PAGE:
What is endothelium?(Part 1)

Nature of endothelium

Endothelium is also called tunica intima, and it is the innermost layer of your artery and your other blood vessels {Refer to Powertec (146)}. As part of your artery,  you will surely arrive at a conclusion that its main function is to support your arterial wall. To some extent, it does, but it has other functions much more important than being support of your artery. This will be the center of discussion in this article.

Functions of endothelium

Aside from serving as the innermost lining of your artery, the endothelium has the following more important functions:

  1. Maintenance of the vascular tone. It produces the substance nitric oxide which is responsible for the dilation of your artery. It also produces endothelin and angiotensin II which are responsible for the constriction of your artery[1]. For all of these reasons, the endotheliumcontrols the diameter of your artery, increasing or decreasing it as needed. If there is a need to increase your blood pressure to a certain degree, then your endothelium increases it by effecting constriction of your arteries; if there is a need to lower it, then your endothelium will dilate your arteries. Your endothelium does this spontaneously without your knowing it and without waiting for you.
  2. Inhibition and stimulation of smooth muscle cell proliferation and migration[1]. The smooth muscle cells should be located at the right places. If their multiplication and migration are not controlled, then they will wreak havoc to your cardiovascular For this reason, the endothelium balances these two processes. If, however, your endothelium is being injured by an abnormality in your body, it may react spontaneously to allow the proliferation and migration of smooth muscle cells to protect itself.
  3. Inhibition and stimulation of thrombogenesis and fibrinolysis[1].Thrombogenesis refers to the formation of obstructions in your blood vessels, particularly in the arteries. Fibrinolysis, on the other hand, refers to the dissolution and dis-aggregation of possible obstructions.

From the foregoing discussion, it can be gleaned that if the endothelium is damaged, the balances that it does so that no opposing force will predominate will be damaged as well, and you will have a lot of problems.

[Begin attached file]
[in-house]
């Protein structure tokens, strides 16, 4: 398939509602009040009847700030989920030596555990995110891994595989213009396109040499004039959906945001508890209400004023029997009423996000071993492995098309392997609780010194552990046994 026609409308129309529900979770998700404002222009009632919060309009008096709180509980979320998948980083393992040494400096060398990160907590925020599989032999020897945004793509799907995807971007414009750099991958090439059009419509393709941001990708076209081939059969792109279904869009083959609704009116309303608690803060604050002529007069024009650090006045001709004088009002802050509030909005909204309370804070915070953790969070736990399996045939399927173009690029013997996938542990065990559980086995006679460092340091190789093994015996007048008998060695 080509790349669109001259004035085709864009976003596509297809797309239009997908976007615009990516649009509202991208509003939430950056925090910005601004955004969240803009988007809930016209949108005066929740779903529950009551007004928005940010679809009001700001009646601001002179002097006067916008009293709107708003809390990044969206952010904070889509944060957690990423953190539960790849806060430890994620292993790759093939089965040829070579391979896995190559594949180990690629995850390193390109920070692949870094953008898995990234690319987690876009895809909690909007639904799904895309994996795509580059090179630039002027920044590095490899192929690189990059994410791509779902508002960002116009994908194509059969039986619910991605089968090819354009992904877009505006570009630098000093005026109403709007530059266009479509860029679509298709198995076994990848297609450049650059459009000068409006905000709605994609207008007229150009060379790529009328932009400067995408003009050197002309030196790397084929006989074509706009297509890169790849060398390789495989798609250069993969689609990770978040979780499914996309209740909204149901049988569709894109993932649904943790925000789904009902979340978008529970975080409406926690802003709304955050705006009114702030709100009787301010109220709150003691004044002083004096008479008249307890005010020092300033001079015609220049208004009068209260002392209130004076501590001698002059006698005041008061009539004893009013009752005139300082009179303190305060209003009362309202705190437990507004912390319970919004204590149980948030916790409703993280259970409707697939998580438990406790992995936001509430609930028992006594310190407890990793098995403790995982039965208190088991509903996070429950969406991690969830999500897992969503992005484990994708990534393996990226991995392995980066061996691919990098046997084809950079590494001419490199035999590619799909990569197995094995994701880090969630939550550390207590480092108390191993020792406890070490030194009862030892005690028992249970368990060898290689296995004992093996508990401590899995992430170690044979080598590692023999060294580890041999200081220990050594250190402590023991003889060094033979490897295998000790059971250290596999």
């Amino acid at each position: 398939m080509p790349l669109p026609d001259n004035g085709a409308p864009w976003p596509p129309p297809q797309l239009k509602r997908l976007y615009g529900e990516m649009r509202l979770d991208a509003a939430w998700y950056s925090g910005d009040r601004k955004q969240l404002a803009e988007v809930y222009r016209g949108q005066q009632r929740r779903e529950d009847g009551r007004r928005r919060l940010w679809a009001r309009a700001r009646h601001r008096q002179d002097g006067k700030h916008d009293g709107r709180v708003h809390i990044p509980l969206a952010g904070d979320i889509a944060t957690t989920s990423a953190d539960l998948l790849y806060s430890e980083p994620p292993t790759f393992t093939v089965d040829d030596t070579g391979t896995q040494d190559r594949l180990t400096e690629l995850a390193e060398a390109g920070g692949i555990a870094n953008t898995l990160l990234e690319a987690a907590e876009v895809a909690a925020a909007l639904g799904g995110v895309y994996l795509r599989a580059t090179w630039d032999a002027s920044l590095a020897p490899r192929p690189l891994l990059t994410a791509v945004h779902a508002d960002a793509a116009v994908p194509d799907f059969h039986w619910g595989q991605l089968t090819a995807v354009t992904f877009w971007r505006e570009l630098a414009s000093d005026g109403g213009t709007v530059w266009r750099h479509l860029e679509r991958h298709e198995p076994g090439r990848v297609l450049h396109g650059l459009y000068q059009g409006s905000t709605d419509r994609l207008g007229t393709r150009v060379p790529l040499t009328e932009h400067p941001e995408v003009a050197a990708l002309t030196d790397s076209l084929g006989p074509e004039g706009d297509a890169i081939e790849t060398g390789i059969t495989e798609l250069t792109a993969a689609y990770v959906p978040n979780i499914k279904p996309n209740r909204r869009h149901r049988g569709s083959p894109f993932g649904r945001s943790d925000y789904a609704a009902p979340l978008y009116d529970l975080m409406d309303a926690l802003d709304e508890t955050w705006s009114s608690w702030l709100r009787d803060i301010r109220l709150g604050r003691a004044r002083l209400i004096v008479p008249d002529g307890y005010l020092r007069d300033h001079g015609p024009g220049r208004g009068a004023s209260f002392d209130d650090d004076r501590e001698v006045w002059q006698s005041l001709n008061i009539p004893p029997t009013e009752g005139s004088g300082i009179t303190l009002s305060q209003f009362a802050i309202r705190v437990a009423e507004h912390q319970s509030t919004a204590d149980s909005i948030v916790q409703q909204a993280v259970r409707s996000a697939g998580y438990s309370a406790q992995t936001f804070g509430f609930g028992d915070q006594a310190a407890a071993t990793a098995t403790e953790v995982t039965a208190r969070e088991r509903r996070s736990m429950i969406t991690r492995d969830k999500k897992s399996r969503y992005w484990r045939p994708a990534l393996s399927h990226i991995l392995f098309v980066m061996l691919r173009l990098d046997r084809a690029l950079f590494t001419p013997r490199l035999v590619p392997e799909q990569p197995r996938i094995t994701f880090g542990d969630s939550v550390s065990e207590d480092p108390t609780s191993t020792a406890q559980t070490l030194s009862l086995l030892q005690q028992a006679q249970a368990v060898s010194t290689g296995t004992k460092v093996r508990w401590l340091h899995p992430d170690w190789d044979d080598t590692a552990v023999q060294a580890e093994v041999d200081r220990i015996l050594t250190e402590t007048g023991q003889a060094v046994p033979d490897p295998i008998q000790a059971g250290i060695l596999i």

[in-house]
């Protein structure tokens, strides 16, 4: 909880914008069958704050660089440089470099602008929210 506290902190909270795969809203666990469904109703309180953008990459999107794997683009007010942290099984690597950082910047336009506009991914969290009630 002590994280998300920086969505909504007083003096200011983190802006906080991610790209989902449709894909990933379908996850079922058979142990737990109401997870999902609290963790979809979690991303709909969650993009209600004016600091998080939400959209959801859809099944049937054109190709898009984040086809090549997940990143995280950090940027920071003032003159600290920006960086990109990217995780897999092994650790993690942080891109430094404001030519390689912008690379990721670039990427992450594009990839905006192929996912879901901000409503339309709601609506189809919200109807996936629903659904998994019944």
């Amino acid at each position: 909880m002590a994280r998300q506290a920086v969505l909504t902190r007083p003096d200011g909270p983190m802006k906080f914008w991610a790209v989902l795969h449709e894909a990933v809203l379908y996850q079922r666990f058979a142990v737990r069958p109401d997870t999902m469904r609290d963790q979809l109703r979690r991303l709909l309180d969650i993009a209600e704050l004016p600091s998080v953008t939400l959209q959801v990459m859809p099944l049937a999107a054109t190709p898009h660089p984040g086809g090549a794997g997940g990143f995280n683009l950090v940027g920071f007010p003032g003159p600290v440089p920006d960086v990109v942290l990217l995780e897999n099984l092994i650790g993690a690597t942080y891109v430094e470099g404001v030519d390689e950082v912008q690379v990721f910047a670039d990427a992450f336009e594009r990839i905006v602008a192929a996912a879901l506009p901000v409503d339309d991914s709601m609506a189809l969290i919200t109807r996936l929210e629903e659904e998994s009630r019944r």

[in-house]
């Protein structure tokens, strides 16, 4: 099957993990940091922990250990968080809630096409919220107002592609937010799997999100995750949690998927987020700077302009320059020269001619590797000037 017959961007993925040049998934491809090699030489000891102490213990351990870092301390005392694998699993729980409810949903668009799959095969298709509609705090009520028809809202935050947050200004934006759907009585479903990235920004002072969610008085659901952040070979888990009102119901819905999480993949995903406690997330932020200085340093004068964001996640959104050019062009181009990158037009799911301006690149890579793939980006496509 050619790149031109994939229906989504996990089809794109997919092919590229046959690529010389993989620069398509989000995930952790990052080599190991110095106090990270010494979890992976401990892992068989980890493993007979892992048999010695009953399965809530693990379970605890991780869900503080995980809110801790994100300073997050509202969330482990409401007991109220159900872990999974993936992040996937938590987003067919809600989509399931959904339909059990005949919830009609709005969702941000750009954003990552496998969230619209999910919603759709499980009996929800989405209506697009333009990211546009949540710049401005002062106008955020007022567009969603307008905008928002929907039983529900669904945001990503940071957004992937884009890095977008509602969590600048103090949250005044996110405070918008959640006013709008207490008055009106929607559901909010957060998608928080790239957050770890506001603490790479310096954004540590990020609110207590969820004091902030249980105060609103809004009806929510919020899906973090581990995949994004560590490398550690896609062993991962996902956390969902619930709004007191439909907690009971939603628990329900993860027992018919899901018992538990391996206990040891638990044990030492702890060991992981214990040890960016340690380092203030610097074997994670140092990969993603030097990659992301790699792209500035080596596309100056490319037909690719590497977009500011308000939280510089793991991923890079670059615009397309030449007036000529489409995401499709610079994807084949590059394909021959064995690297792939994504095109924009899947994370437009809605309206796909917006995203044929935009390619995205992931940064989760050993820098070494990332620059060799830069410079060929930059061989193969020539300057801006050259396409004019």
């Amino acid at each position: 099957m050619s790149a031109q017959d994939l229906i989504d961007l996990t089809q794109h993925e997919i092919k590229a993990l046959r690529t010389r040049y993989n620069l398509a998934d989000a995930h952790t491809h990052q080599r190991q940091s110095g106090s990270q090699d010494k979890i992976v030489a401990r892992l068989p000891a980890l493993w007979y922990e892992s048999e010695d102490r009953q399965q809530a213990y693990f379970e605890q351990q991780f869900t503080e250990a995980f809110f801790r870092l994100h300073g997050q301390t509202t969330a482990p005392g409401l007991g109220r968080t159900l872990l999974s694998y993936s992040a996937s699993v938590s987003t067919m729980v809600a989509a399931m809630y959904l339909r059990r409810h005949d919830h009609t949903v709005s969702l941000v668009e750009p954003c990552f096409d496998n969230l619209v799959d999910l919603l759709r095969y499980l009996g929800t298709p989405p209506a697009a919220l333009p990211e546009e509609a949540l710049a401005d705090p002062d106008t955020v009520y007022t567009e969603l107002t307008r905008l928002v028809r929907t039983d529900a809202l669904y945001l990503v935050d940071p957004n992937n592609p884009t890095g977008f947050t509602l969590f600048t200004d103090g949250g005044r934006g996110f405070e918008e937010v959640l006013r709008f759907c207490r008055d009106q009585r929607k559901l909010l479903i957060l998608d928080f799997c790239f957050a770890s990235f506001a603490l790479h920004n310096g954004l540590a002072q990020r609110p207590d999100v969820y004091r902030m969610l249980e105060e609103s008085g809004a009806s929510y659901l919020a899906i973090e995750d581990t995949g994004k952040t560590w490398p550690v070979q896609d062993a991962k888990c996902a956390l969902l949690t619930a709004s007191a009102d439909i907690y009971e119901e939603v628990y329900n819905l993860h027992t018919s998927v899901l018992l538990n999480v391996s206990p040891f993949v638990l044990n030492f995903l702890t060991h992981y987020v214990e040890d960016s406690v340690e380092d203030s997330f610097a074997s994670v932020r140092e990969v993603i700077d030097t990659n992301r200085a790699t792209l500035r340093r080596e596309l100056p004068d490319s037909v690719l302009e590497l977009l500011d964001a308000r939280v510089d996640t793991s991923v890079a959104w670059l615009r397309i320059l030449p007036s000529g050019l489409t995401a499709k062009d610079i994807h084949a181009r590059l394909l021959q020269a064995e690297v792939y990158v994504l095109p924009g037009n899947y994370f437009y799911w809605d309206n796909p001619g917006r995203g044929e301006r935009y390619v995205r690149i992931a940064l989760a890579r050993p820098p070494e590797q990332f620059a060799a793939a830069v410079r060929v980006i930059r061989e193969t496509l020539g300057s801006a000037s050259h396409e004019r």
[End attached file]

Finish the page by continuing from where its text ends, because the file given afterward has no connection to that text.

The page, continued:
Factors injurious to the endothelium

High blood pressure

Being the innermost lining of the artery, the endothelium takes the brunt of the flowing blood. If the blood pressure is very much elevated compared to the normal ranges, it will injure the endothelium, and this injury is the beginning of a process which will develop into atherosclerosis, then leading to hypertension {Refer to Powertec 146}.

High level of LDL-cholesterol

When the level of your LDL-cholesterol is very much above the normal ranges, it suppresses the endothelium to produce nitric oxide[1]—a substance whose one function is to dilate the blood vessels. In the absence of sufficient nitric oxide, your blood vessels, specifically the arteries, constrict leading to hypertension, which will, in turn, lead to the development of, or aggravate existing, atherosclerosis.

Ways of preventing injury to the endothelium

Control the high blood pressure

You should know your current blood pressure. You are very much negligent of your health if at this time you still do not know your current blood pressure! If your blood pressure is above the normal ranges, you need to consult a medical doctor so that you will be prescribed with the necessary medications. In addition, you will be requested to have blood and urine examinations whose results will provide your medical doctor with an idea on the severity of your medical condition. It is not enough that your blood pressure is controlled; in addition, other aggravating factors, such as abnormalities in your blood chemistry, need to be corrected, so that your hypertension will not get worse.

(To be continued)


  1. Davigon J, Ganz, Peter. Atherosclerosis: evolving vascular biology and clinical implications, role of endothelial dysfunction in atherosclerosis. Circulation. 2004;109: III-27-III-32. doi:10.1161/01.CIR. 0000131515.03336.f8.
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